Bon Temps Rouge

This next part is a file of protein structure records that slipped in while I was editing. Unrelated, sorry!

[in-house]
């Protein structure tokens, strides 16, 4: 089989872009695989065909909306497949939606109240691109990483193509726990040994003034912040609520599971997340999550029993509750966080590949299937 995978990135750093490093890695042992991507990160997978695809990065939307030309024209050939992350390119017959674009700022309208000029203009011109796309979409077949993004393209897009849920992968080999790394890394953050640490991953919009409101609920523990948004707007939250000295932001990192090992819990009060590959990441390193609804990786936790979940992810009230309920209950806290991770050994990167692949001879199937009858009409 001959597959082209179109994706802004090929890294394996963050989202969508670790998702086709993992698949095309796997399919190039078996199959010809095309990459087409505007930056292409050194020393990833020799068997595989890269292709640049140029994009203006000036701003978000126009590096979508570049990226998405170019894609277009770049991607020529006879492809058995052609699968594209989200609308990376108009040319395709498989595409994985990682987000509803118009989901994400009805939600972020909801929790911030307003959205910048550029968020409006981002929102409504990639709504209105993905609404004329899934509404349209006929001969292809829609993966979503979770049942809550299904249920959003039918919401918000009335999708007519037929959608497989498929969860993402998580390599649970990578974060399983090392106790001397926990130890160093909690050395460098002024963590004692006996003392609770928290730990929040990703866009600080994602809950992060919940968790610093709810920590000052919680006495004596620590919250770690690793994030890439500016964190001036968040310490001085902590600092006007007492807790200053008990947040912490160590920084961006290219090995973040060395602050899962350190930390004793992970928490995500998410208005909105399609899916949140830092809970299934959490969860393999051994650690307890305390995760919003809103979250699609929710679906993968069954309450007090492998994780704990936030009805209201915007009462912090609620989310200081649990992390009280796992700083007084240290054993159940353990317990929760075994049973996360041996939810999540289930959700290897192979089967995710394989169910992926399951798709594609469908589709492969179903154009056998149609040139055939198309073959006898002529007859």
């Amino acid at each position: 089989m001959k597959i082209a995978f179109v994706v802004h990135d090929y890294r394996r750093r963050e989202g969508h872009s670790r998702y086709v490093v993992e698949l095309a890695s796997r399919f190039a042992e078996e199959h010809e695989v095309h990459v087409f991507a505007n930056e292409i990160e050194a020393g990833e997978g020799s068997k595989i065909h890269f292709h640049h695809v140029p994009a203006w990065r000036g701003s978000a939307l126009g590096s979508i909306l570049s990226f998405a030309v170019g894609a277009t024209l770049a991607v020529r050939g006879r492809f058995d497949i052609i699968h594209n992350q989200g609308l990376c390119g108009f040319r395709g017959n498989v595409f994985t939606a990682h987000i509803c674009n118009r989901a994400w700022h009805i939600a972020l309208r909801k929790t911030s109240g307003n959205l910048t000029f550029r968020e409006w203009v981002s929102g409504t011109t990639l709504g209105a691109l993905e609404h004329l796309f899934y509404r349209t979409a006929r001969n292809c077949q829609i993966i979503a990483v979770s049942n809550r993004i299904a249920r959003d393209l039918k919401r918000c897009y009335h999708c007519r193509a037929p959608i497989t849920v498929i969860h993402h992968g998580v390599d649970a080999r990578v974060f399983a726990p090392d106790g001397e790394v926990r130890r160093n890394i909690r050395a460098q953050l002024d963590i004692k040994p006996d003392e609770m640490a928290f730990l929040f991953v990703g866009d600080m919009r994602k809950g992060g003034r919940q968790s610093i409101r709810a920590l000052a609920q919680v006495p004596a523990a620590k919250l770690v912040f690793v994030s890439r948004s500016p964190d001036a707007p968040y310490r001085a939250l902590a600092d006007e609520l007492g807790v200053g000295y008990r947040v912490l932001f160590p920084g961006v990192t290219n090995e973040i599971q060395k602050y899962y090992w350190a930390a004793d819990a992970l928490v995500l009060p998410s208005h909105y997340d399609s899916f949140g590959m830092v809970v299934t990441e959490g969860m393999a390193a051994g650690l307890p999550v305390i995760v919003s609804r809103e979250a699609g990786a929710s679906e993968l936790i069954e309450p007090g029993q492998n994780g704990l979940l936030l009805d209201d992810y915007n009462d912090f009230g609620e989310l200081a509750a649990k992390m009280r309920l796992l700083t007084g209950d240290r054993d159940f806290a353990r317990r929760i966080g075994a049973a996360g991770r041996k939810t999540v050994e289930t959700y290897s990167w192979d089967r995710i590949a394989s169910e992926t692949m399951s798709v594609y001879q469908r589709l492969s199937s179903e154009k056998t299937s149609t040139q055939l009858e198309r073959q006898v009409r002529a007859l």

From the Pacific Northwest comes the second CD of original music and cool covers by the New Iberians Zydeco Blues Band. The New Iberians take their name from the gulf cost berg New Iberia, Louisiana, the queen city of the Bayou Teche, center of red pepper hot sauce production, and unofficial Cajun Capital. Firmly planting Louisiana roots in fertile Oregon soil the band took time from their busy touring schedule to capture eleven tunes showcasing band leader Evan Shlaes on accordion and Claes Almroth on harmonica, with Cajun enforcer Paul Bassette on Frottoir (washboard) and Michael Kersey on Bass and Fred Ingram on Drums. Guitar duties are shared by Steve Davis? and Clark Salisbury. W.C. Handy award winner Terry Robb co-produced the CD and also contributes a ripping slide guitar solo on one cut. The New Iberians formed in the late 1990's from the ashes of another local Zydeco group, Mumbo Gumbo. Left with bookings but no band, leader Evan Shlaes called on some old blues friends for help. Not caring for the old monicker he chose to rename the band after a recent visit to the Gulf coast. Initial objections to the new name were put to rest after their first Northwest gig, when some coeds from LSU showed up after seeing the name in the press, and the guitar player got lucky... Passing years have seen many personnel changes, but the core of the band, Evan on Accordion and Paul Bassette on Rubboard have remained central to the project. Evan was born in Chicago, Illinois and absorbed honky-tonk stride piano and blues guitar before moving to Portland, Oregon and embarking on a career as a concert sound engineer. A visit to the Rose City by Queen Ida sparked an interest in Zydeco Accordion, and it wasn't long before he was playing squeezebox in between sound gigs. Paul Bassette was born in the Northwest to Acadian parents and kicked around various occupations after leaving the Navy, including running a peepshow at the 1962 Seattle World's Fair. He became the percussionist for the legendary pH Phactor Jass Band, and owns one of the West Coast's premier vintage shops, Portland's Avalon Antiques. A common interest in Louisiana music and old things (Evan owns a notorious, glorified junk shop called Really Good Stuff) brought them together in 1998. The band's current line-up, with Claes Almroth on harmonica and sharing vocal duties with Evan, dates from 2007; "Bon Temps Rouge," their second album (a live album was released in 2002) gets it's name from the accidental mispronunciation of Bon Temps Rouler (Let the Good Times Roll) by an intoxicated MC. It also spawned the title song, which translates as Good Times Red, a charming fable about a scheming New Orleans sweetie. The CD opens with a sizzling Zydeco reworking of Fat's Domino's "Hello Josephene," vocal and arrangement by Evan, then an original Dave Edmunds inspired rocker, "Goin' to the Levee," written in 1996 about the spring flood that inundated much of hometown Portland. Claes Almroth, who besides being the leader of his own Blues band is also a native of Sweden and a scholar of American roots music, sings the next cut, Clifton Chenier's Black Snake Blues. Another original tune by Evan is next,"Terry Anne," a pean to love and good cookin', followed by rousing Zydeco treatments of Leadbelly's "Rock Island Line" and Bobby Freeman's "Do You Wanna Dance?" The Belmont Waltz was written originally as a ragtime piece, but was repurposed for the album and now is a regular in the band's live repertoire. The solo instrument in the last chorus is a bowed saw(!) Voodoo Juice, another original by Evan, is an one chord East Texas Boogie. The CD concludes with a quick rockabilly tune by Buck Owens and a Zydeco version of Johnny Nash's "I Can See Clearly," a popular number in the mostly soggy Pacific Northwest. 'Lonesome' Walter Cryderman plays the guitar solo.